FERS Medical Retirement from the OPM: The wasted life

Perception is one thing; reality is quite another.  Plato’s entire compendium of works can be reduced to the essence of that thought: The worth of life’s goal is to embrace pure Being, the reality that surrounds, and to distinguish between appearance and truth; the allegory of the Cave; the arguments with Thrasymachus; the diatribes against the poets — the latter, because they distort perception and create myths by which people live for and believe in.

Some would argue that the starkness of reality cannot be the sole arbiter of life’s value; that poetry adds to the worth of life, even if misperception of Being dominates.  What is a life’s value, and how is it determined?  Who considers that a life is wasted, and by what standard do we judge?

In the Allegory of the Cave — when the man who frees himself from the shackles of misperception climbs up and sees the sunlight: What if he desires to go back into the darkness of untruth, precisely because the unreality of the world is preferable to the pureness of Being?  And how much of convention and human folly attaches upon the judgment of worth?

For Federal employees and U.S. Postal workers who suffer from a medical condition such that the medical condition prevents the Federal or Postal worker from performing one or more of the essential elements of one’s Federal or Postal job, the judgment of others in determining the valuation of one’s life often gets in the way of doing that which is “best” for one’s circumstances.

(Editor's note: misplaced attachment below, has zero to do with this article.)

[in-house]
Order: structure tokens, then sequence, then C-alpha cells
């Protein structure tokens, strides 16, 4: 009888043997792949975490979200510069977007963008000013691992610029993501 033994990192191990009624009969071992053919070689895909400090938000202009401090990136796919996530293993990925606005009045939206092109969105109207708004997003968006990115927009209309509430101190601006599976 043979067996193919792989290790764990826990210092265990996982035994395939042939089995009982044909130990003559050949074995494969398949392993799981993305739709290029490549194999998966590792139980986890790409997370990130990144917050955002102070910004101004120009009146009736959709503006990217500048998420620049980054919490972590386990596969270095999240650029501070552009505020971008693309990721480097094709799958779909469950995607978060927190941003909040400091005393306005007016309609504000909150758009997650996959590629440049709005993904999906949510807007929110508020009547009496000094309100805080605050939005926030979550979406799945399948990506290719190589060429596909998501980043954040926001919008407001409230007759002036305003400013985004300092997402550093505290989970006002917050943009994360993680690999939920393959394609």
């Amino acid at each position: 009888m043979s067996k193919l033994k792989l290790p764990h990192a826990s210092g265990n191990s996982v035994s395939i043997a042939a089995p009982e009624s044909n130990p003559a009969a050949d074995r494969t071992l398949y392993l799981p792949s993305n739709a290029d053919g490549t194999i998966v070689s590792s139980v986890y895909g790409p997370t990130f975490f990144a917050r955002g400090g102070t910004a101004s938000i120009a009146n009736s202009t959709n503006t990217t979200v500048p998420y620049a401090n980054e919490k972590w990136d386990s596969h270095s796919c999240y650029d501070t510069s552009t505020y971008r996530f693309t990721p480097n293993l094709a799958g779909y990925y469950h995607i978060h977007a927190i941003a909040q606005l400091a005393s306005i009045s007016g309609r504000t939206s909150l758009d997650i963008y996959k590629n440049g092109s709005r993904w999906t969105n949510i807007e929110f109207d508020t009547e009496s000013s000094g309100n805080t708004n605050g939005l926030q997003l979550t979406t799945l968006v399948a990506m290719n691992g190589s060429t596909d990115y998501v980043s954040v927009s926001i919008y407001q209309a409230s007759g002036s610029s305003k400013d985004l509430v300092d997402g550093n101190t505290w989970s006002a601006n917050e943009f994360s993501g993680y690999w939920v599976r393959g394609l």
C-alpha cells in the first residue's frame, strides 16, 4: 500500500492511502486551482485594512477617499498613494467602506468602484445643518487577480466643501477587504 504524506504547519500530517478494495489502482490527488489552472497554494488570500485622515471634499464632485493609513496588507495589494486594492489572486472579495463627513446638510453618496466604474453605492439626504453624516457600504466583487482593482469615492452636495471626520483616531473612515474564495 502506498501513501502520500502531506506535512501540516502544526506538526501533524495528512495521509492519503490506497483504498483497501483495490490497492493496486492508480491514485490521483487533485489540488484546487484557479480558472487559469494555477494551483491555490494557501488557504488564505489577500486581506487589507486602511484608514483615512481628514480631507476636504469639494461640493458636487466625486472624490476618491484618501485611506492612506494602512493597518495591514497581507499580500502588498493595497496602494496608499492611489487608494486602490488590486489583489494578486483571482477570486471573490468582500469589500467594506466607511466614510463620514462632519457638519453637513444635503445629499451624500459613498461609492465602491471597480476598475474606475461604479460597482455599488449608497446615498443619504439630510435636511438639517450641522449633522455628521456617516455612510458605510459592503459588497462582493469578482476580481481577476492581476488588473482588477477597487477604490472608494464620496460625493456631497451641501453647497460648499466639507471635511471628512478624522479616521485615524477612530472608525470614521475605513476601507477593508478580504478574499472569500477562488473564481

Yes, career and continuation in a secure, stable job is important; and, yes, financial stability for the future is an important consideration in the decision-making process.  But so is health and the balance of one’s life.

When health becomes a concern where there arises an incompatibility between work and well-being, the latter must always be chosen as a priority over the former.  And while others may judge that an interruption of a promising career constitutes the wasted life, such conclusions are made by those who, like the unfettered encounter of the man in the Allegory of the Cave who sees the pure Being of reality by looking up at the sunlight, it is the blinding darkness of ignorance that follows which makes for poor judgment and lack of insight into another’s life.

Sincerely,

Robert R. McGill, Esquire

 

FERS & CSRS Disability Retirement: The mindful debate

The concept itself can take on various meanings: of a “thoughtful” discourse or disagreement between two or more individuals; of a debate that takes into account factors leading to a courteous and conversational engagement; or of even a third meaning — that of an insular soliloquy, where the only voices participating in the debate are those of one’s own: voices that are never heard by the public ear, nor recognized by anyone else but the lonely voice within.

That is often the most dangerous of debates; for, in the end, who is the judge of such a debate, as to who wins or loses the argument?  Was there ever a chance for a third voice — an “objective” party outside of the confines of one’s own mind — to bring in another perspective, a different thought or a distinct voice of reason?